The day-to-day reality of police officers in Jamaica Plain has been dramatically affected by the COVID-19 pandemic.
“[Our department] has been directly impacted,” Sgt. John Dougherty told the Gazette in an email. “Many of the 911 calls and assignments that we respond to now have some relation to the emergency.”
Since mid-March, District E-13 officers have been urging residents to adhere to social distancing guidelines. Nevertheless, large groups continue to gather at locations like the Arnold Arboretum and other public spaces. On April 7, Mayor Marty Walsh enacted even stricter measures—an overnight curfew, the closure of all city parks, and the recommendation to wear a face covering in public.
Littering has become an ongoing concern. Street cleaning crews report an increase in masks, latex gloves and other protective items discarded in public areas. Because these items can spread the virus, the Boston Police Department (BPD) is urging residents to properly dispose of all personal protective equipment. Those who don’t do so could face a fine.
“Officers will use discretion and common sense to investigate any situation case by case,” said the sergeant.
To ensure the safety of both its staff and citizens, District E-13 officers are following suggestions presented by BPD, the Boston Public Health Commission and other agencies. These include wearing personal protective equipment and modifying the ways they interact with each other and with the public. As of March 30, 22 BPD employees had tested positive for the virus, according to a report by the Globe.
But while officers on the frontlines of the epidemic fight to keep the community safe, predators are using the crisis to their advantage. The BPD wants to help residents protect themselves against opportunistic criminals.
The BPD is warning residents that scammers of all kinds are poised to prey upon the collective fear. Scams can take the form of educational emails purporting to be from the Centers for Disease Control and Prevention (CDC) and other professional organizations. Clicking links in those emails can compromise a computer’s security and can relay sensitive information to scammers.
Other emails attempt to obtain the recipient’s credit card number by pretending to offer a legitimate service, such as financial assistance, COVID-19 treatments, or at-home COVID-19 testing kits. Some claim to be soliciting charitable donations for pandemic relief. These are known as phishing scams.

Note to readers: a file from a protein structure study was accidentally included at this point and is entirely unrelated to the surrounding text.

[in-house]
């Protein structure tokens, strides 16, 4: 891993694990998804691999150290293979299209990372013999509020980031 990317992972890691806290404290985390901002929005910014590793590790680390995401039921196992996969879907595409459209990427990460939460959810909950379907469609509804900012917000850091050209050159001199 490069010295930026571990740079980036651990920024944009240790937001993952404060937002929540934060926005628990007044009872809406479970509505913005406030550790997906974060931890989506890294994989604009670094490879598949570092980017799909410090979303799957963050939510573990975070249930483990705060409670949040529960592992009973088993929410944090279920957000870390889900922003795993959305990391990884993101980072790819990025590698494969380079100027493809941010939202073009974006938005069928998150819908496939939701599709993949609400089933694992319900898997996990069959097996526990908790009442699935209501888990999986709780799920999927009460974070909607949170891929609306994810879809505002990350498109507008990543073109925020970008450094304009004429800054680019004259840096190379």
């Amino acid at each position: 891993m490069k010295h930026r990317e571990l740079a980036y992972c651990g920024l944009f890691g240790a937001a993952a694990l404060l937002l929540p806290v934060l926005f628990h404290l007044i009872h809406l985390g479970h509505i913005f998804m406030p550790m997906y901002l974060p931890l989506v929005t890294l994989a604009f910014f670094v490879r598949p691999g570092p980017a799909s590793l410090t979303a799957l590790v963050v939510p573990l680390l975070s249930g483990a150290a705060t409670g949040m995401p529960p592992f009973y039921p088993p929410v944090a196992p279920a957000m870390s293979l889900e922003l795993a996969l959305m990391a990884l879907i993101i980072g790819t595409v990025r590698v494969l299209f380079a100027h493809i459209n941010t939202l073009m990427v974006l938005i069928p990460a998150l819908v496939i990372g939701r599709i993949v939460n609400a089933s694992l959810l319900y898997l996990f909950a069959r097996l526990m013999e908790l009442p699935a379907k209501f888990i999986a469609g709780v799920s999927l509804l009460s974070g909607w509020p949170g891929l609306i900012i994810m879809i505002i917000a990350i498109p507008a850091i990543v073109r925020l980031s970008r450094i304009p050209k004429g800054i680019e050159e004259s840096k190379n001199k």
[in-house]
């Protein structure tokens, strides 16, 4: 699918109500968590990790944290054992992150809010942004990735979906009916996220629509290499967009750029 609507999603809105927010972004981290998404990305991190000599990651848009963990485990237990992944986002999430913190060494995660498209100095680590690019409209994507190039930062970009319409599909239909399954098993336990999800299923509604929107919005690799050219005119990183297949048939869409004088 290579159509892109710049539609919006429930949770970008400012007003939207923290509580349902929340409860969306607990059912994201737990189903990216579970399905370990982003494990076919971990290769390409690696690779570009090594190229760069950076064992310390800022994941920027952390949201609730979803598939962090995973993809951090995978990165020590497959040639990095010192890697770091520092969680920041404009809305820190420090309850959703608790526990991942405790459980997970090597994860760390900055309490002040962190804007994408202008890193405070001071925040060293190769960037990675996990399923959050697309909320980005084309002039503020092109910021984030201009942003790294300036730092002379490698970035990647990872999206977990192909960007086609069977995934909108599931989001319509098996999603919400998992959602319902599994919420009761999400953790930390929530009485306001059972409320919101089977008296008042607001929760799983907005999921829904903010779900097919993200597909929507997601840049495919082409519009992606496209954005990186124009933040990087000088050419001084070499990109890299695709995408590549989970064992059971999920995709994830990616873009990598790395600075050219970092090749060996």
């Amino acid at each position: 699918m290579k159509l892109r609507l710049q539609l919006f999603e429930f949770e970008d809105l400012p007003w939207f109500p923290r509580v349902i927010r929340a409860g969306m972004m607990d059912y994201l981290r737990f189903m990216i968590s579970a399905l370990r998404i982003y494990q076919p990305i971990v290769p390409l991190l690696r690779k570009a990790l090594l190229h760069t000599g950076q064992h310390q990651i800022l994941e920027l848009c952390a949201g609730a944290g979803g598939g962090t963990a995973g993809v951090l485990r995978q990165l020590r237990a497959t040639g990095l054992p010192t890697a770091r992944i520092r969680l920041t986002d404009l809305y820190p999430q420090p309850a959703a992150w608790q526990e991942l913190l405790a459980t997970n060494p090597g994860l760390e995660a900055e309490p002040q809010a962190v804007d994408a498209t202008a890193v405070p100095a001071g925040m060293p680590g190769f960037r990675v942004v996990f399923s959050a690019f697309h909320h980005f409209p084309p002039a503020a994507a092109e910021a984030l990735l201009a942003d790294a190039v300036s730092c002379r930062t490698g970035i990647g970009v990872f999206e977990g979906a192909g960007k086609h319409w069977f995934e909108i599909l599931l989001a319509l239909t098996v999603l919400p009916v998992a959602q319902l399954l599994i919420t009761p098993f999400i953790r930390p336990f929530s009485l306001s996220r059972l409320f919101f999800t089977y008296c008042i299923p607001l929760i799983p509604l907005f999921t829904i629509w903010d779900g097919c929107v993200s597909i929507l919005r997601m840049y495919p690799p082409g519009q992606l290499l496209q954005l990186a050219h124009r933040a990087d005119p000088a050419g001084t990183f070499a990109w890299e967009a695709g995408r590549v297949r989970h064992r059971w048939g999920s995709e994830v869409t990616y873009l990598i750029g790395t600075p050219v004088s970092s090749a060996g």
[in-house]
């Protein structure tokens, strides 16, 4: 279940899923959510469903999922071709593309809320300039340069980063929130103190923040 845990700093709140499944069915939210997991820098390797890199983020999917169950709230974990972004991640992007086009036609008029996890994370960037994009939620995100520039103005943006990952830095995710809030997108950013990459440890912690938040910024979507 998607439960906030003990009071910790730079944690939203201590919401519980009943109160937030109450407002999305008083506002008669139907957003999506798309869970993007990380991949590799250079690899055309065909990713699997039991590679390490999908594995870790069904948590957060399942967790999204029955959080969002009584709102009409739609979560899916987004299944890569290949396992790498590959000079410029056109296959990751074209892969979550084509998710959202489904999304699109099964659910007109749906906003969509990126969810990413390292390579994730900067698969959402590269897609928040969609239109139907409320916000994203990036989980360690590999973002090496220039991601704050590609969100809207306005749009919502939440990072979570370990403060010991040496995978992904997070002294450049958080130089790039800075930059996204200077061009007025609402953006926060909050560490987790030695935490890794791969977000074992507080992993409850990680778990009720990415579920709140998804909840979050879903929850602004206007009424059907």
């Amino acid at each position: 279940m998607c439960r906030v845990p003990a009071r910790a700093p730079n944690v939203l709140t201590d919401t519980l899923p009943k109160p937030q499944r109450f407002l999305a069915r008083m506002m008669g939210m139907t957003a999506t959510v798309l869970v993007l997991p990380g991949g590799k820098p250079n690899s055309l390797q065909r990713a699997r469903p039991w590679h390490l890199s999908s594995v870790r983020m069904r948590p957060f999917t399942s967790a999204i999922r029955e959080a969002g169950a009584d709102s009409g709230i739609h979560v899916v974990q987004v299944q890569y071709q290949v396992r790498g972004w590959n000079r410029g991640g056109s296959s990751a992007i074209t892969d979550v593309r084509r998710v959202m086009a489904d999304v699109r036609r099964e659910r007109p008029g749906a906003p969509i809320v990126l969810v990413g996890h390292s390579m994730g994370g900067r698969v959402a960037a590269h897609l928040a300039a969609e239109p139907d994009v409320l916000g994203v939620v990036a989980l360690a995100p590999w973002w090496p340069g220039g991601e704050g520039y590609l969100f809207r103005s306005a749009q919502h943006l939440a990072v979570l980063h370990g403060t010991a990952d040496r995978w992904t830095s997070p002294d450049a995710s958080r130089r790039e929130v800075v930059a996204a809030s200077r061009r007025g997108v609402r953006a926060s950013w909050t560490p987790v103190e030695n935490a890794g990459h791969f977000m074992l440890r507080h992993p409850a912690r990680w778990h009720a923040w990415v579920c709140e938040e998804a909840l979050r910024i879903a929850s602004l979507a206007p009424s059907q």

Potential phone or internet scams should be reported to the District E-13 police station at (617) 343-5630. However, if a resident receives a visit from someone asking to enter their home or take their personal information, they should call 911 immediately, as this could pose a more urgent threat.
Due to social distancing and stores being closed, an increasing number of residents are getting items delivered to their homes from online stores. The BPD wants to remind people that leaving parcels unattended on a front stoop or inside a storm door can create the opportunity for a thief to make off with groceries and other essentials. Residents are urged to have packages delivered to a side door, back porch or other location not visible from the street.
Abusers use social isolation to control their victims and to keep them from the people and resources that could help them. District E-13 recognizes this and knows that state-recommended social isolation can put victims of domestic violence at greater risk. They encourage residents who may be in danger to call their Domestic Violence Unit at (617) 343-4959.
With fewer people on the streets, robberies will be less prevalent. But Northeastern law professor Daniel Medwed believes that a decrease in foot traffic in commercial areas may lead to an uptick in vandalism and break-ins to shuttered businesses. The installation of security cameras and security placards can deter would-be criminals. In addition, anyone who witnesses suspicious activity outside of a shuttered storefront should notify the police.